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G to G Coaching Session: How To Balance Creative Work & Multiple Projects
January 7 @ 12:00 pm - 1:30 pm
The second development resource workshop in our series artist development partnership with ILA Creative Studio!
SSCAC is thrilled to partner with ILA Creative Studio for their G-to-G Coaching Sessions in a 3-part series of artist development resource workshops that intend to help close the gap of limited, sustainable business resources, specific to the needs of Black artists.
ILA Creative Studio’s G-to-G Coaching Sessions are an opportunity for professional practicing artists (18+) to have space to learn and grow in their respective fields – led by a mentor or coach that provides specific insights on a specific topic. These sessions help to translate effective ways for Black artists to achieve sustainability in their fields.
So much of our time as practicing artists goes into actually creating our wonderful art, but we MUST create time where we learn about the necessary business etiquette. Each session will be led by coaches and teaching artists who will provide insight on a specific topic, with the intention of assisting Black artists to work toward achieving sustainability in their field.
Second up, “How To Balance Creative Work & Multiple Projects”, led by Adia Sykes and Tiffany Johnson! Where they’ll cover all things project management, artist development strategies, and self-care advocacy within the arts.
Adia Sykes is an arts organizer and curator based in Chicago. Her practice seeks to center philosophies of improvisation, intuition, and care, engaging them as tools through which meaningful relationships between artists and viewers can be cultivated, while leaving space for the vernacular to mingle with constructs of history and theory.
As an administrator advocating for racial equity and sustainable ecosystems for creative practitioners, she has held roles with organizations like the Chicago Artists Coalition, where she started their SPARK Grant— a joint effort with the Joyce Foundation providing unrestricted grants to artists of color, not formally trained artists, and artists with disabilities. At present, Adia is Co-Director of Programs at Threewalls which is an arts organization that fosters contemporary art practices that respond to lived experiences, encouraging connections beyond art. She is also a Lead Organizer of the Chicago Art Census, a city-wide research project that collects, maps, and visualizes data that illuminates the lived experiences and working conditions of art workers in Chicago.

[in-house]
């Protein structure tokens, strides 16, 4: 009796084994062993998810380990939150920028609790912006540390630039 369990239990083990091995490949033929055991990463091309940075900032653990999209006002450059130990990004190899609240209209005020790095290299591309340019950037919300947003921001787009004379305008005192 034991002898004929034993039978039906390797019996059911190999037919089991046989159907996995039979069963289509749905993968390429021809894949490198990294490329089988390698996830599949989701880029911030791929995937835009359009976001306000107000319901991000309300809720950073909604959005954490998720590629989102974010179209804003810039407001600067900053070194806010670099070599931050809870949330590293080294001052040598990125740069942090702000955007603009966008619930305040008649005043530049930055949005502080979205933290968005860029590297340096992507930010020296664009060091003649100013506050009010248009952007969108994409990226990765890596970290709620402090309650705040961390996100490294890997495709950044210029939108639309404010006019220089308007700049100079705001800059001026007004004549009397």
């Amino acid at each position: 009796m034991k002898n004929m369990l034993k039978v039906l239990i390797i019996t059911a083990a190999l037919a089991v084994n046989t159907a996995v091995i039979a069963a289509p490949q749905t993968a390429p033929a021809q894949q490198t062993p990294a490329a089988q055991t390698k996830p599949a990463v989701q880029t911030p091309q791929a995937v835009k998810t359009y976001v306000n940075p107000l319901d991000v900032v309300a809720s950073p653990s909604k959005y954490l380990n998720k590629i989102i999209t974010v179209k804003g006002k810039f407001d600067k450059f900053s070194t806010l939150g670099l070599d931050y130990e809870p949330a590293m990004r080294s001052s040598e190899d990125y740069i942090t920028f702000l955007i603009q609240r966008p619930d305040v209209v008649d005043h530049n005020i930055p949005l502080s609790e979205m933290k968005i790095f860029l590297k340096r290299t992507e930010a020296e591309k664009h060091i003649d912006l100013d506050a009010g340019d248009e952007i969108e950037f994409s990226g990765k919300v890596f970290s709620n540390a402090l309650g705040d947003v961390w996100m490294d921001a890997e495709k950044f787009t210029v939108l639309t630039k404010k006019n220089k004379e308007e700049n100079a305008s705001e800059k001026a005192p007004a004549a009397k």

Her curatorial projects include Locating Memory (Chicago Mayor’s Office, 2018), Project Radio London (Centro Arte Opificio Siri in Terni, Italy, 2018), and The Petty Biennial.2 (Chicago, 2019-2020). She has also realized projects with the Art Institute of Chicago, Sullivan Galleries, Woman Made Gallery, ACRE, Material Exhibitions, Roman Susan Gallery, and Comfort Station. She also currently serves as Board Chair for Chicago Dancemakers Forum.
Adia earned a Masters in Arts Administration and Policy from the School of the Art Institute of Chicago and a BA in Anthropology from the University of Chicago.
A Southsider, born and bred, Tiffany M Johnson is interested in spaces (and a world) where Black people can exhale. A queer Black woman, she is a researcher, survivor advocate, and cultural worker passionate about community building through imaginative, underground, and cooperative practices.
Tiffany attended SOAS, University of London, for her Master’s in Migration and Diasporas Studies. Currently pursuing a DIY Ph.D., her research focuses on otherworld-making community practices through ancestral technologies, creative expressions, and ecological relations.
She is ACRE Residency’s Programs Director, which supports emerging artists develop, discuss and present their artistic practices. Under this role, she also manages the Chicago Art Census – a comprehensive, cross-discipline data collection effort created by and with the art workers of Chicago. In addition, as the Consultant Curator with the Chicago Park District, Arts & Culture Unit (ACU), she co-designed and led the development of the public curatorial residency program, Anchor Residency.
She is a member of the Cooperation for Liberation, an open study and working group focused on cooperative histories in Black communities and is co-stewarding the development of the survivor support mutual aid group, Project Nebula.
Snacks and sponsored coffee will be provided by Sip & Savor!